AFI Life Achievement Award: A Tribute to Billy Wilder (1986) Poster

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a sour Lemmon
F Gwynplaine MacIntyre24 February 2005
Each year since 1973, the American Film Institute have given their Lifetime Achievement Award to a prominent film star or director. The choice of whom to honour has been motivated by various factors ... such as whose name will sell the most tickets. The guest of honour must be alive, and must be willing to attend in person and give an acceptance speech. The first four annual awards were given to male recipients: in 1977, the AFI decided it was time to honour a woman, but their committee's first choice (Katherine Hepburn) refused to accept the award in person, so they gave it to Bette Davis (who apparently didn't mind being second choice for an award based on gender). Cary Grant had a standing offer to receive the AFI award, but he was never willing to make an acceptance speech and so he was never chosen.

The 1986 award went to Billy Wilder. I take a back seat to no-one in my admiration for this director/screenwriter, yet I find him a faintly surprising choice for AFI's Lifetime Achievement Award. Wilder directed some very popular films (and co-wrote a few that he didn't direct), but he's not a household name in the way that a couple of other directors are.

As is typical of the AFI tributes, there are some clips from the recipient's movies, as well as testimonials from people who worked with him. Among the speakers here is Fred MacMurray, who spent most of his career playing genial nice-guy roles that required no great acting talent, but who on two occasions -- 'Double Indemnity' and 'The Apartment', both directed by Wilder -- played nasty characters, in roles which gave MacMurray a chance to display genuine dramatic ability. Wilder is the only director who ever stretched MacMurray's talents ... yet, regrettably, MacMurray says nothing of particular interest here.

A truly bizarre testimonial is offered by Jack Lemmon. Although the dynamically talented Lemmon would surely have achieved stardom anyway, he became a star in Wilder's 'Some Like It Hot', and most of Lemmon's best roles were in Wilder films. In his long career, Wilder worked with more than his share of temperamental and unreliable performers (notably Marilyn Monroe) ... but Lemmon proved to be reliable and even-tempered, prompting Wilder to comment: 'Happiness is working with Jack Lemmon'. So, you might expect Lemmon to return the compliment here by offering a billet-doux to Billy Wilder. Instead, oddly, Lemmon rattles off a list of actors whose careers were ended or ruined after working for Wilder. I suppose that Lemmon was trying to be funny here, but his speech hits all the wrong notes and leaves a sour taste. One of his comments is especially odd. Lemmon asserts that 'the actor who starred in "One, Two, Three"' never made another film ... yet Lemmon never names the actor. In fact, it's James Cagney ... who didn't actually end his career with Wilder's comedy 'One, Two, Three' but who *did* wait 20 years before starring in another film ('Ragtime'). Cagney had died shortly before the AFI tribute to Wilder, which may be why Lemmon decided not to mention Cagney's name in this ill-thought comedy schtick. Still, Lemmon's speech hits a lot of wrong notes, and it's a strange choice.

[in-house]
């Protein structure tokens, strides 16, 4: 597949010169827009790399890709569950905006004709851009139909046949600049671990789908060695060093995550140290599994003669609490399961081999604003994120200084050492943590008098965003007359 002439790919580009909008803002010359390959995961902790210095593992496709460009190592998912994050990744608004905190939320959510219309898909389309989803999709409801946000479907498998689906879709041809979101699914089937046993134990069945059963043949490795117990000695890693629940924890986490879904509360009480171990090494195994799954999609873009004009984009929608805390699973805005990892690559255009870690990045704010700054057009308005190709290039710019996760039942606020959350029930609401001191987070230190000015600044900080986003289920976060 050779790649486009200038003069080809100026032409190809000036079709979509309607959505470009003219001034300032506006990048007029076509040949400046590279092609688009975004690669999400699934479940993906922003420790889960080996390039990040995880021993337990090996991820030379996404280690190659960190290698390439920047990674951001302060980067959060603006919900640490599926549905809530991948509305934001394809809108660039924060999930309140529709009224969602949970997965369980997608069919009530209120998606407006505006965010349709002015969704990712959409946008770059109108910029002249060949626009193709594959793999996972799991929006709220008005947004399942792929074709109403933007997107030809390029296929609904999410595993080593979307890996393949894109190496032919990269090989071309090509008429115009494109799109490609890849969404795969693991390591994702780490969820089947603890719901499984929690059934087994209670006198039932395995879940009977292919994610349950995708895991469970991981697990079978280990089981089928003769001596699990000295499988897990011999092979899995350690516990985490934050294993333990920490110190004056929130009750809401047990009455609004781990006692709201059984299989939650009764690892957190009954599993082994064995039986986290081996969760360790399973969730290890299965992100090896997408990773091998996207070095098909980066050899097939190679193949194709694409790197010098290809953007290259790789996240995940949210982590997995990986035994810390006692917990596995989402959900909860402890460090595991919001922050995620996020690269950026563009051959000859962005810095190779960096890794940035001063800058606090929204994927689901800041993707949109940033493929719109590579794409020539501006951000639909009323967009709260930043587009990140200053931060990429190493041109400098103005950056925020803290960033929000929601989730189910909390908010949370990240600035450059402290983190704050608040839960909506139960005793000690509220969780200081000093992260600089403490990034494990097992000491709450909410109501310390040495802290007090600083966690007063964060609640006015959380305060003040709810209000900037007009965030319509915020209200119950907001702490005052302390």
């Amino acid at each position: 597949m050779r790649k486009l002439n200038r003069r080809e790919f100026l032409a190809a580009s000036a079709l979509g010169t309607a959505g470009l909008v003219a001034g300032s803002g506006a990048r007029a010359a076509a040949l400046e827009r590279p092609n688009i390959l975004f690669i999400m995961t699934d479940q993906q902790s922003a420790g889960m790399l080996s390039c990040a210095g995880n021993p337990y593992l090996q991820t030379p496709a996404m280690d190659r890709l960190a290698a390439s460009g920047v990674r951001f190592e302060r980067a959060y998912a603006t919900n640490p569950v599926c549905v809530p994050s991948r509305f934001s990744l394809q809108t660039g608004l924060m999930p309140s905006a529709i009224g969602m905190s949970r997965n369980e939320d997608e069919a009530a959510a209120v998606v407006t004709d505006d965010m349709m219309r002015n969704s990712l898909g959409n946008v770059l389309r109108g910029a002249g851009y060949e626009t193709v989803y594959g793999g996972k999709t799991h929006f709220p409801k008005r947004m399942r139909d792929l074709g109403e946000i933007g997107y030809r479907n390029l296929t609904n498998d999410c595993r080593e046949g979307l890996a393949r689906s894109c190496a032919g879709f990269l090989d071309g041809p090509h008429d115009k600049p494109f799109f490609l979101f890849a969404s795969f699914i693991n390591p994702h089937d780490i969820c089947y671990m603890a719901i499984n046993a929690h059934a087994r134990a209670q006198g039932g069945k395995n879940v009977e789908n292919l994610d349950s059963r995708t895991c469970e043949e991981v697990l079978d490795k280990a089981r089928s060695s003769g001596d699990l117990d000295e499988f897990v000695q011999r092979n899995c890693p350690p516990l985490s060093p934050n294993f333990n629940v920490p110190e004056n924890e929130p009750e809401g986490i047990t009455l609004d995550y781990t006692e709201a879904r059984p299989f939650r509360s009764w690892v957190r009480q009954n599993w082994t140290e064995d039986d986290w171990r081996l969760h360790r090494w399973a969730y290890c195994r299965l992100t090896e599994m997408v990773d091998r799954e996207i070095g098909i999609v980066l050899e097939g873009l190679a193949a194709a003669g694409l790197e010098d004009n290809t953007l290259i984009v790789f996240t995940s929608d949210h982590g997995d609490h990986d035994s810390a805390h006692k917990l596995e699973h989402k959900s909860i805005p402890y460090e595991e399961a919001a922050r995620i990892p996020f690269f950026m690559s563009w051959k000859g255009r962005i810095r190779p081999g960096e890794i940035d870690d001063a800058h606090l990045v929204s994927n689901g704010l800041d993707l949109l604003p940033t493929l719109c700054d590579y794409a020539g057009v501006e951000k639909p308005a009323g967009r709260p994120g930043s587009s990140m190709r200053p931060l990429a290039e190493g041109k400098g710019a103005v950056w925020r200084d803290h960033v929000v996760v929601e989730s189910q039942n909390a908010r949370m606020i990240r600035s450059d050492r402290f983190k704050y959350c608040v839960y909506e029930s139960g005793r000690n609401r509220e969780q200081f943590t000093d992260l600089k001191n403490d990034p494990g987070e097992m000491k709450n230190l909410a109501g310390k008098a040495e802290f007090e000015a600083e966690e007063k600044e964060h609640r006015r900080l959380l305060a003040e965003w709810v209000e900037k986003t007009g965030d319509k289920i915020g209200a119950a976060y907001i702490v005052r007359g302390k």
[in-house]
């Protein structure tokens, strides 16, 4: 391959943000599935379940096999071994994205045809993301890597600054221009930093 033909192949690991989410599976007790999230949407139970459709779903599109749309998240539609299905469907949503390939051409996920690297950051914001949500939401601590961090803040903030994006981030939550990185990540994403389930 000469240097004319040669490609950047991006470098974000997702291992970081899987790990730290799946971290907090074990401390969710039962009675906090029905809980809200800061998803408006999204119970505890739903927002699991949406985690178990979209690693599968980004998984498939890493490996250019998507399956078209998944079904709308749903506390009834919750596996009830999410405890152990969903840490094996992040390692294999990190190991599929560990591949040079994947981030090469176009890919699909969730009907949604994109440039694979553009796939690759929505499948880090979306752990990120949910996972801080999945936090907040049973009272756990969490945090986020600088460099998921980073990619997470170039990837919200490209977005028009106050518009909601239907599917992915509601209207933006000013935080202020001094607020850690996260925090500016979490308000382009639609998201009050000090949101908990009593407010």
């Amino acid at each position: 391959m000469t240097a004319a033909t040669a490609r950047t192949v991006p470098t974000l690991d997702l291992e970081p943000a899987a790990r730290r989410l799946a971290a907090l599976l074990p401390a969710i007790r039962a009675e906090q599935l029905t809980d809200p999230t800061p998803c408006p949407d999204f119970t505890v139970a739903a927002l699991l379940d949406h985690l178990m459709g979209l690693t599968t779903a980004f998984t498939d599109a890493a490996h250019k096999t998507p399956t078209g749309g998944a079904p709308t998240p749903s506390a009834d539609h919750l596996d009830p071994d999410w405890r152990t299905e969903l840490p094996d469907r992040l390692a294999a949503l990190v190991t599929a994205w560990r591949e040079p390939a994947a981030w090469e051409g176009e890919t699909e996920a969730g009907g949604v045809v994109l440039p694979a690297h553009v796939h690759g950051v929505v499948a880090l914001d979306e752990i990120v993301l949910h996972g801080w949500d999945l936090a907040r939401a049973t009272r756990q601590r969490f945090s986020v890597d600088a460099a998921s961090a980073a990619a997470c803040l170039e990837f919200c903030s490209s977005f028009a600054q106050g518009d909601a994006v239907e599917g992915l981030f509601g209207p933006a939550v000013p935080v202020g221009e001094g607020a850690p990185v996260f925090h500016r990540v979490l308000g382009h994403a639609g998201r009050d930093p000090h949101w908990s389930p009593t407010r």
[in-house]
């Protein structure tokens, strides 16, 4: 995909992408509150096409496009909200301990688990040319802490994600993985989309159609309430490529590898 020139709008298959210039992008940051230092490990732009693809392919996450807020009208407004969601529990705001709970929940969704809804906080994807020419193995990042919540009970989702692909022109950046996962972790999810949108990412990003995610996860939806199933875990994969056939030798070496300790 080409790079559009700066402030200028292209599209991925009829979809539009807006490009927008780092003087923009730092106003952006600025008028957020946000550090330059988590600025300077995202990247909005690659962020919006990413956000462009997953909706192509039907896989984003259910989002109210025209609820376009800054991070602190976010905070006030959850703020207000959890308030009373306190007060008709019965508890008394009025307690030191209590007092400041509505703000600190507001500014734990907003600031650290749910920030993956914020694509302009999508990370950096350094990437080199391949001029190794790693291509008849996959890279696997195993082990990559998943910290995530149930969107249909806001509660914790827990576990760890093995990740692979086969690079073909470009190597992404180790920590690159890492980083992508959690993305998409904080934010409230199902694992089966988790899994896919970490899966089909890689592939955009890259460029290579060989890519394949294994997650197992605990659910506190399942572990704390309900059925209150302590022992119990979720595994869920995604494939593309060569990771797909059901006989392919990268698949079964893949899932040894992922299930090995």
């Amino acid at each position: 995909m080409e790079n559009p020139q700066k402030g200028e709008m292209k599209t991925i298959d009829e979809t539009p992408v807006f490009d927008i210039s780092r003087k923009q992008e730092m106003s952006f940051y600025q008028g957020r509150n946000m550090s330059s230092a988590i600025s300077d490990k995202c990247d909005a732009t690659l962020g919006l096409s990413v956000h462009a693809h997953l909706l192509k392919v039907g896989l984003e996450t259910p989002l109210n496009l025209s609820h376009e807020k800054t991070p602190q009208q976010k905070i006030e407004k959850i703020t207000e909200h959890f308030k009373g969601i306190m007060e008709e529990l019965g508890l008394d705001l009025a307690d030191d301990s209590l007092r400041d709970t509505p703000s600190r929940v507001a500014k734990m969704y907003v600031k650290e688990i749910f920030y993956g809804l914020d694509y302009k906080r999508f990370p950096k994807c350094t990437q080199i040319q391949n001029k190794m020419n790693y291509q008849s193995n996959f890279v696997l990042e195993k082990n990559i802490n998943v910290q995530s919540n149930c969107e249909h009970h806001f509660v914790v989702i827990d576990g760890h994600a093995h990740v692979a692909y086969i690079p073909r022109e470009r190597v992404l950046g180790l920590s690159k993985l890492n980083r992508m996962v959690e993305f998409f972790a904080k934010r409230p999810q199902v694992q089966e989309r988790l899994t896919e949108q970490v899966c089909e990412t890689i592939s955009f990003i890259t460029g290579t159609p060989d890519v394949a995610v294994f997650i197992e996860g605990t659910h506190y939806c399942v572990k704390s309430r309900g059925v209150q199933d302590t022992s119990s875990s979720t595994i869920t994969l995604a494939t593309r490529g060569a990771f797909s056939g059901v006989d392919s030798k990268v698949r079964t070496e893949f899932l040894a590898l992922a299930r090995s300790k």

The AFI tributes have always featured an uneasy mixture of old-time Hollywood names who are unknown to modern TV viewers alongside big names of current Hollywood who will pull in the viewers but who have nothing to do with the guest being honored. That policy is even more awkward than usual in this Wilder tribute, in the form of Whoopi Goldberg and Jessica Lange: two actresses who are very well-known just now, but who have absolutely nothing to do with Wilder. Annoyingly, both of these women get up and coo about how much they admire Wilder's work, and how eager they are to work with him. I find this phony effusion extremely annoying and pretentious. When this tribute was made in 1986, Wilder was able to work but couldn't get financing for any new projects because he was considered a has-been. Goldberg and Lange, on the other hand, were extremely bankable. If either of these dames had sincerely been interested in working with Wilder, all they had to do was make one phone call and get Wilder's next project greenlighted. It's painfully obvious that these two women are just interested in getting some face time at an AFI tribute, with no interest in actually honouring Wilder.

Because of my great fondness for Wilder's films, and my huge admiration for the man himself, it pains me to say that this is one of AFI's less stirring tributes, and I'll rate it only 4 out of 10.
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